Editor’s Note: This interview aired live on the Rick Smith Show on April 27, 2011. You can access the original audio version by clicking on the Rick Smith Show Exclusive Interview image below.
[Rick Smith]: That’s the key: don’t give up the fight. I look at Friday and Friday marks the 117th anniversary of Coxey’s Army’s march from Massillon, Ohio to Washington, DC. And why did they do that? They did it because they were unemployed and they wanted their government to do something – create jobs, to help ease the pain of the Great Panic of 1893. What you had was 500 people who came together and said, “we’re going to walk from Massillon, OH all the way to Washington, DC.”
The question I have is why aren’t we seeing the fifteen million unemployed in this country and the millions who have been long term unemployed taking to the streets? Why are we not seeing more of what happened in Madison when we were out there – 150,000 people crowding their capital? Why not? That’s why I’ve asked Bruce Levine, author of Get Up, Stand Up: Uniting Populists, Energizing the Defeated, and Battling the Corporate Elite, to come talk to us. Bruce, thanks for taking time for us.
[Bruce Levine]: Hey, great to be on your show Rick.
[Rick]: You know, I look at this and all of these attacks – states across the country with their budgets, slashing education, stealing collective bargaining rights. I have to be honest. I’ve looked at the American working class and I think they suffer from mass Stockholm Syndrome.
[Bruce Levine]: Yeah, I think part of the problem is that a lot of folks who are academics or even authors and journalists…they tend to focus on this idea that the truth is going to set them free. So we’re just going to keep telling folks about how they’re getting screwed in a million different ways. The problem is that when you get a population that has been so beaten down, so dispirited, so demoralized – in many cases, broken – those kind of truths no longer set us free.
A big reason why I wrote Get Up, Stand Up was to have folks understand that we have to restore guts. We have to restore balls, courage, cojones, and we have to restore unity and solidarity. If we don’t do that not only the truths of our oppression are not going to set us free, but even knowledge of time-honored strategies, tactics, all that kind of stuff – people are not going to implement it. So, there are things that oppressed people have always done to over come the elite. They’re out there – I talk about them in detail in Get Up, Stand Up – but people are not going to do it, I know they’re not, unless we get them back their guts and their courage. That’s a big part of why I wrote the book.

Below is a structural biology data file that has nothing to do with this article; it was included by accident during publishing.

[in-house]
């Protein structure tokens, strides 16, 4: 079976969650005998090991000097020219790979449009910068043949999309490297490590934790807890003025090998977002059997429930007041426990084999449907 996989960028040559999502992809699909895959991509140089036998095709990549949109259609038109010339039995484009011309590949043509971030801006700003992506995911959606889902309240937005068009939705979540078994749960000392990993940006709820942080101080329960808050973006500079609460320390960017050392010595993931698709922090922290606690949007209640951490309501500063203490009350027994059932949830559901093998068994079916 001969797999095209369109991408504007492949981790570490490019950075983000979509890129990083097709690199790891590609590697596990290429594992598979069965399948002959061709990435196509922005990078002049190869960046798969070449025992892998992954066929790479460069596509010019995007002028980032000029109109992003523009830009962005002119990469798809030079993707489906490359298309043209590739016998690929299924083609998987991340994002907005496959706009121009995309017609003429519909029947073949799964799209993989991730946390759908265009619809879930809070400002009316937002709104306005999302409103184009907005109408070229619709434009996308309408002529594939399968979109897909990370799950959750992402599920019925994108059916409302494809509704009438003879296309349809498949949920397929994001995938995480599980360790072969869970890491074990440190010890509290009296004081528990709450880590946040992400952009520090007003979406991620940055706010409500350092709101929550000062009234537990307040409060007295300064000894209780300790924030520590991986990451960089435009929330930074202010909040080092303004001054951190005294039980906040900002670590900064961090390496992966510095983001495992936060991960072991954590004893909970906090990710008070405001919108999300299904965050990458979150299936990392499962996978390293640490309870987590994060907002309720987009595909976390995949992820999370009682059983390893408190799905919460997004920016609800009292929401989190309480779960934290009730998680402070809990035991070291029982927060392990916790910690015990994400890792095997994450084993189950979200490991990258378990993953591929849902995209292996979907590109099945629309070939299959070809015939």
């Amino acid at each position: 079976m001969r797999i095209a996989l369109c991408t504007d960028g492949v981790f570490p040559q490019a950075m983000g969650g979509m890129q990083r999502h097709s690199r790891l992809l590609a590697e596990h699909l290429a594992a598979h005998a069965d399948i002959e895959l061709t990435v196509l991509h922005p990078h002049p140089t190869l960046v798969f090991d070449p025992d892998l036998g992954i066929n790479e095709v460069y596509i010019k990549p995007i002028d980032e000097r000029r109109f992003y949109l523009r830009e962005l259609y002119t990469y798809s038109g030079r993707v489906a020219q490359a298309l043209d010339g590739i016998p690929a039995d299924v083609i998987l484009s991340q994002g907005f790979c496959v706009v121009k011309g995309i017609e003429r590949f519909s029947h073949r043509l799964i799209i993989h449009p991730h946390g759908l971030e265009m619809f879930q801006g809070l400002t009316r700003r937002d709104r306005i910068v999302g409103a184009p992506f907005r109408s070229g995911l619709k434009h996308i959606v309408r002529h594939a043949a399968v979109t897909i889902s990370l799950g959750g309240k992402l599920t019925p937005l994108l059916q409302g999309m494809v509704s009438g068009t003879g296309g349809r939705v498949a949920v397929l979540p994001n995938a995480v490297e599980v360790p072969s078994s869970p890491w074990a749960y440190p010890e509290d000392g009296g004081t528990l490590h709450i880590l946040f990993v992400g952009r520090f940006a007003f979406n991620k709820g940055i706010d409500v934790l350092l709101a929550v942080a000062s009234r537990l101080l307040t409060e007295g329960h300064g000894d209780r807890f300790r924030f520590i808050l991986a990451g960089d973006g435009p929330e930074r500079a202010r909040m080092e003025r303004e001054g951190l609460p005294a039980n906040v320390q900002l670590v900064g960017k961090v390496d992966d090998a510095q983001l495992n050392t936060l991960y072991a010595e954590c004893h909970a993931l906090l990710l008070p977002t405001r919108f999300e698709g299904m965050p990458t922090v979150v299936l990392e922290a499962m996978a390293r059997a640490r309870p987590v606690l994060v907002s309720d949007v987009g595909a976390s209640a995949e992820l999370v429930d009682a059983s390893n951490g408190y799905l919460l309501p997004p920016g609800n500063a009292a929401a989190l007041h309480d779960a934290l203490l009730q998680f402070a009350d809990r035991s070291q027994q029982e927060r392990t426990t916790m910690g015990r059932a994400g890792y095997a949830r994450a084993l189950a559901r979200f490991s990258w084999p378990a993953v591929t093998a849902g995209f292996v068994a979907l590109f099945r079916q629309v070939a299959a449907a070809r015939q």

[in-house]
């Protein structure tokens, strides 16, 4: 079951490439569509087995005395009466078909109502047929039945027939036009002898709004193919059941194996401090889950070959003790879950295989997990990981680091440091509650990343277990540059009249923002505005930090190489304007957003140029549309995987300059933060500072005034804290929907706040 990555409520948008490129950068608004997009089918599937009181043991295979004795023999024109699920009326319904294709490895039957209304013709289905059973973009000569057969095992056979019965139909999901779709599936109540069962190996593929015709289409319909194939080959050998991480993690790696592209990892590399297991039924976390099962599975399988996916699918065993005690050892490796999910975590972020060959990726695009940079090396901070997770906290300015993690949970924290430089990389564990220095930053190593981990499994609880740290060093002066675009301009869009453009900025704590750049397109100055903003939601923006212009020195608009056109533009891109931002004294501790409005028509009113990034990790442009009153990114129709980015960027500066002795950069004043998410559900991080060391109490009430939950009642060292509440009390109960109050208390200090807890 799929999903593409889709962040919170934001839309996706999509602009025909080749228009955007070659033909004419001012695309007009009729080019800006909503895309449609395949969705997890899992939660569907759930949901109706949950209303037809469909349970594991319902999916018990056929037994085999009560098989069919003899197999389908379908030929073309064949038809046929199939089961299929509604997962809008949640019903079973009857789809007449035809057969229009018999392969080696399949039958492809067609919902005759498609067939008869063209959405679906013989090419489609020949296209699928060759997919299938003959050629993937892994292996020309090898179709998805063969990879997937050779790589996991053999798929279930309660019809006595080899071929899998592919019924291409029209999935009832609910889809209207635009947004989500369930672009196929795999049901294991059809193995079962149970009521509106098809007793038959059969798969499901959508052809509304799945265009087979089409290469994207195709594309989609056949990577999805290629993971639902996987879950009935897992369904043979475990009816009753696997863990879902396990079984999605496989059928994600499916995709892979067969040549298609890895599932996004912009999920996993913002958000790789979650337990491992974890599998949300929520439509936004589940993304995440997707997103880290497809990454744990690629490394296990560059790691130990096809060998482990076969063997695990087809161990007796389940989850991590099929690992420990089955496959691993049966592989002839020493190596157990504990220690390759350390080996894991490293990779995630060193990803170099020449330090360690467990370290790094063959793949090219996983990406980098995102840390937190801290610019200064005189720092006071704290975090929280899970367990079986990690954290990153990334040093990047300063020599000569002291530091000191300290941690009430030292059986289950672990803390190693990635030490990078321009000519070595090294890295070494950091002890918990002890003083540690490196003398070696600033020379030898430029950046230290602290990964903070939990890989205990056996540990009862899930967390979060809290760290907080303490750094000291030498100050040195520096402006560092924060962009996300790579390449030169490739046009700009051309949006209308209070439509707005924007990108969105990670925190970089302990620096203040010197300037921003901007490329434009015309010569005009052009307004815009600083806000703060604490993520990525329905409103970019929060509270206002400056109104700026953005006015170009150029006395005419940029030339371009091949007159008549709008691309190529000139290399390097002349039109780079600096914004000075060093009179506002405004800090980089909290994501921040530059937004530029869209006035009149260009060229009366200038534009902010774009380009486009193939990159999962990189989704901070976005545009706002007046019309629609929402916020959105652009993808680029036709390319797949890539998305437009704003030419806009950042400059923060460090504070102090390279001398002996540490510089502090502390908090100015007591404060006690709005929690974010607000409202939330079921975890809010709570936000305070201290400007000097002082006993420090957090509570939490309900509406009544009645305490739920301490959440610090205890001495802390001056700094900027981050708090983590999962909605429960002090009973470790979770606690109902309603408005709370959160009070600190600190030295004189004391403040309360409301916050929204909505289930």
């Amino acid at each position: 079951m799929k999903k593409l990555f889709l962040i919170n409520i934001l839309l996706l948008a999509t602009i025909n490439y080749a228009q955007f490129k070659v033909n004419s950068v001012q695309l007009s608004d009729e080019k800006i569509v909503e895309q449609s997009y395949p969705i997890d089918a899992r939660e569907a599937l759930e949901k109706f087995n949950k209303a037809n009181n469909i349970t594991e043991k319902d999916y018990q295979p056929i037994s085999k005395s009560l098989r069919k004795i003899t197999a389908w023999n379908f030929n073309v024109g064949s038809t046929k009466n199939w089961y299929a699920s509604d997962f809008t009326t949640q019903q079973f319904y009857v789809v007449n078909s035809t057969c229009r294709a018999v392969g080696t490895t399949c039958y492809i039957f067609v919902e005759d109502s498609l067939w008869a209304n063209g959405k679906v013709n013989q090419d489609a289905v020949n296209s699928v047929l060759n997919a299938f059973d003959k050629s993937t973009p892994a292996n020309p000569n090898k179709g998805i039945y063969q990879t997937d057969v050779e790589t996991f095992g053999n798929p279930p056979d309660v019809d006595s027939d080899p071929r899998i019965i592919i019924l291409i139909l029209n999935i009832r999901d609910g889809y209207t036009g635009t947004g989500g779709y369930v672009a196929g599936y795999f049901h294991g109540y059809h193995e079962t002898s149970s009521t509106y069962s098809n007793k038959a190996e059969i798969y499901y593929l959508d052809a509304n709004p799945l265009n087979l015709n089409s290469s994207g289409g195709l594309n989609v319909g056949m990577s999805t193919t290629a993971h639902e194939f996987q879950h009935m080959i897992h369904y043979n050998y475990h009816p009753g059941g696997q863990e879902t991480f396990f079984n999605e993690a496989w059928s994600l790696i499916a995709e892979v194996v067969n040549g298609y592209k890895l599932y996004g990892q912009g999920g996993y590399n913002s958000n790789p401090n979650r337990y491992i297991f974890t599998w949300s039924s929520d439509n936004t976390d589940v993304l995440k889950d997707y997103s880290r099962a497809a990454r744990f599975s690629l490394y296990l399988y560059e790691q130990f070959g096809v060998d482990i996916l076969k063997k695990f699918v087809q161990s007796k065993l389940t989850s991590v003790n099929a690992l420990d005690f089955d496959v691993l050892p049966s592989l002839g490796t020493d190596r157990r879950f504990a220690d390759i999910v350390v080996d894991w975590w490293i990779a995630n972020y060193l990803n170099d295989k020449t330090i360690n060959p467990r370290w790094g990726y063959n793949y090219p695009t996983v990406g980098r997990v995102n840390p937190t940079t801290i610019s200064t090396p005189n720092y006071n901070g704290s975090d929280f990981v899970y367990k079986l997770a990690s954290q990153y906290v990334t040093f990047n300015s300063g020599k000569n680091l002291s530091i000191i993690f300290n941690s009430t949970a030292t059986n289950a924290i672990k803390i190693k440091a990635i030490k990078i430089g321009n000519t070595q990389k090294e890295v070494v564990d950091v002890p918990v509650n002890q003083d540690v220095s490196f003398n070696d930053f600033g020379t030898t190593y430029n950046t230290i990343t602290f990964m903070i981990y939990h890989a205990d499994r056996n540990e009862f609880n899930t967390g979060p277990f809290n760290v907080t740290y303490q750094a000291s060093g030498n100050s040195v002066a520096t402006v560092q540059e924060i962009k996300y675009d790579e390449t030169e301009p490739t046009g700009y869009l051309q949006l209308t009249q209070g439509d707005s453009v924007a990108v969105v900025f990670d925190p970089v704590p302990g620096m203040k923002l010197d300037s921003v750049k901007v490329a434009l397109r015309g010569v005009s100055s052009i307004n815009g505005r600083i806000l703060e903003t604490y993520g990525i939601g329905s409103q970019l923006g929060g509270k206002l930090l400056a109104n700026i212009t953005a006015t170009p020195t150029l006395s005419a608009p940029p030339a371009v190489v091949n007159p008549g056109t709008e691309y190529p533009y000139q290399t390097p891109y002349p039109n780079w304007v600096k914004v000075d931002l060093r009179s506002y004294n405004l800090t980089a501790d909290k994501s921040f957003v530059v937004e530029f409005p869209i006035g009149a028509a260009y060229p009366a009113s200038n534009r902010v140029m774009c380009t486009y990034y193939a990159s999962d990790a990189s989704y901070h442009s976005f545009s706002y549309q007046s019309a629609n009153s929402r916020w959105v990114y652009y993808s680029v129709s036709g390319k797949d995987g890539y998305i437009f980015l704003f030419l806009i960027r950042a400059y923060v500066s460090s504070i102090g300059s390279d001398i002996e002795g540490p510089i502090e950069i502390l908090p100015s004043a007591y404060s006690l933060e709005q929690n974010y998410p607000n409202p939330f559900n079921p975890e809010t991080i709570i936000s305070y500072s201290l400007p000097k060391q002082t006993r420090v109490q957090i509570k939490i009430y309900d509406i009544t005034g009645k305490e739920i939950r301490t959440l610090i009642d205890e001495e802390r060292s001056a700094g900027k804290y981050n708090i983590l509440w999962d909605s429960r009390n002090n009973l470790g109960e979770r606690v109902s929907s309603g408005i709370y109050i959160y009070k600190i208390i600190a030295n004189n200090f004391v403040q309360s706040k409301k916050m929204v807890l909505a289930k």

[Rick]: Here’s my problem with that. I believe that people act in their own interest, somehow on this radical self-interest. All I’ve heard during this great Bush recession is, “well, I’m lucky, I still have a job. I can’t do anything right now, I’m just fortunate to have a job right now.”
I believe that things have to get so bad that people have nothing left to lose and that’s the only way you’re going to see the mass mobilization you saw after the Great Depression of the 30s where people did things like in Flint, had sit-down strikes, like here in Hershey had sit-down strikes. People did begin to come together because as the old labor saying says, “when your stomach’s empty, maybe your head gets right.”
[Bruce Levine]: You know, I’ve looked at that whole issue of “maybe we have to wait around for things to get bad enough here.” There’s something a little apocalyptic about it that’s a little bit problematic in the sense that in makes people passive. It’s like, “OK, we don’t have to do anything, we just have to wait around for things to get worse.” How much worse do you want it? I mean, we’re getting completely screwed on every different dimension here.
[Rick]: I agree.
[Bruce Levine]: Yeah, I guess we only have ten percent – well, it’s probably closer in real terms to eighteen percent unemployment – do we need the Great Depression? Twenty-five? Thirty percent unemployment? When you take a look at history, actually, in most cases for the non-elite, things have been incredibly crappy and they haven’t resisted. So the idea that you have to wait until things get bad enough – you know, for most of American slavery – a few hundred years, there were rebellions and resistances. But for most of the time and in most places there was no rebellion, there was no resistance. In fact, the rebellions that did happen in the worst of times, were when people had some how maintained, gotten back their self-respect and some confidence they could succeed.
That becomes one of the themes of Get Up, Stand Up. From the Populist Movement to the great Flint Sit-Down Strike, to – in my childhood – all of those great wild cat strikes that my family was part of. What happened was that folks had developed some great self-respect – I call it individual self-respect – and they had some confidence they could succeed. One of the things that I take a look at in Get Up, Stand Up is how the different spokes on the wheel, how that’s been destroyed – a lot of different ways. Some of these you would expect, like the classic corporate breaking the unions and what they’ve done, but in a lot of other areas too.